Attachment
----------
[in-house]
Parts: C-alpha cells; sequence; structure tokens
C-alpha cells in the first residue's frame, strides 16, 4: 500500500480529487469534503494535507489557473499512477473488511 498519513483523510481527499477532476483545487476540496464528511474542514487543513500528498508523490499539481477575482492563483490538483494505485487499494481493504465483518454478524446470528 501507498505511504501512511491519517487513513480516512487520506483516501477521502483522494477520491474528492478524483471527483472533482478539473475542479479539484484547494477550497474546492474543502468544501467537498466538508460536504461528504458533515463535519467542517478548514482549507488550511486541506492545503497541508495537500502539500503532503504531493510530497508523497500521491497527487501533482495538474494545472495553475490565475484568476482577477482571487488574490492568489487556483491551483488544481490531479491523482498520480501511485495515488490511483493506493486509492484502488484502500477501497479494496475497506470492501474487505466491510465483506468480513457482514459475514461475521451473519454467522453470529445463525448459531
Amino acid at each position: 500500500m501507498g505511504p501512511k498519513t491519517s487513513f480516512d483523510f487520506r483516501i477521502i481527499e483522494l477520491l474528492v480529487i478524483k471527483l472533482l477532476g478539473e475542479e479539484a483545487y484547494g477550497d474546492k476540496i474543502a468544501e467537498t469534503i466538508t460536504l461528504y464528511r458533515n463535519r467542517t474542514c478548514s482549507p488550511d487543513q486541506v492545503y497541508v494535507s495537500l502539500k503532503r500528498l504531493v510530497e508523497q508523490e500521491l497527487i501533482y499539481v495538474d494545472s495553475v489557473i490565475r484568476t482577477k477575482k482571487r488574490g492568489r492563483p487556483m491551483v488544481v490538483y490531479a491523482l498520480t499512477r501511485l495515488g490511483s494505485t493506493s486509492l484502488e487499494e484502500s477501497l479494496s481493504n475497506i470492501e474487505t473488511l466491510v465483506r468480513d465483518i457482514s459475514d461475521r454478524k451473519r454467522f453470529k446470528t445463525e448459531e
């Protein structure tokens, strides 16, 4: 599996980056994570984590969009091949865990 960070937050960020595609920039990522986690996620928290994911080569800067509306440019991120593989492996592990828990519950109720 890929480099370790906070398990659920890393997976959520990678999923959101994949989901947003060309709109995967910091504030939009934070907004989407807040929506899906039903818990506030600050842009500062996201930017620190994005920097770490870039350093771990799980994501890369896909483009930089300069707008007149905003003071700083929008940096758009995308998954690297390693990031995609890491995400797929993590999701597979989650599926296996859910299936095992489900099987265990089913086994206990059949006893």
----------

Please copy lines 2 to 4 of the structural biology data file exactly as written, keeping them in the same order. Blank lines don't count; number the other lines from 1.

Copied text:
Parts: C-alpha cells; sequence; structure tokens
C-alpha cells in the first residue's frame, strides 16, 4: 500500500480529487469534503494535507489557473499512477473488511 498519513483523510481527499477532476483545487476540496464528511474542514487543513500528498508523490499539481477575482492563483490538483494505485487499494481493504465483518454478524446470528 501507498505511504501512511491519517487513513480516512487520506483516501477521502483522494477520491474528492478524483471527483472533482478539473475542479479539484484547494477550497474546492474543502468544501467537498466538508460536504461528504458533515463535519467542517478548514482549507488550511486541506492545503497541508495537500502539500503532503504531493510530497508523497500521491497527487501533482495538474494545472495553475490565475484568476482577477482571487488574490492568489487556483491551483488544481490531479491523482498520480501511485495515488490511483493506493486509492484502488484502500477501497479494496475497506470492501474487505466491510465483506468480513457482514459475514461475521451473519454467522453470529445463525448459531
Amino acid at each position: 500500500m501507498g505511504p501512511k498519513t491519517s487513513f480516512d483523510f487520506r483516501i477521502i481527499e483522494l477520491l474528492v480529487i478524483k471527483l472533482l477532476g478539473e475542479e479539484a483545487y484547494g477550497d474546492k476540496i474543502a468544501e467537498t469534503i466538508t460536504l461528504y464528511r458533515n463535519r467542517t474542514c478548514s482549507p488550511d487543513q486541506v492545503y497541508v494535507s495537500l502539500k503532503r500528498l504531493v510530497e508523497q508523490e500521491l497527487i501533482y499539481v495538474d494545472s495553475v489557473i490565475r484568476t482577477k477575482k482571487r488574490g492568489r492563483p487556483m491551483v488544481v490538483y490531479a491523482l498520480t499512477r501511485l495515488g490511483s494505485t493506493s486509492l484502488e487499494e484502500s477501497l479494496s481493504n475497506i470492501e474487505t473488511l466491510v465483506r468480513d465483518i457482514s459475514d461475521r454478524k451473519r454467522f453470529k446470528t445463525e448459531e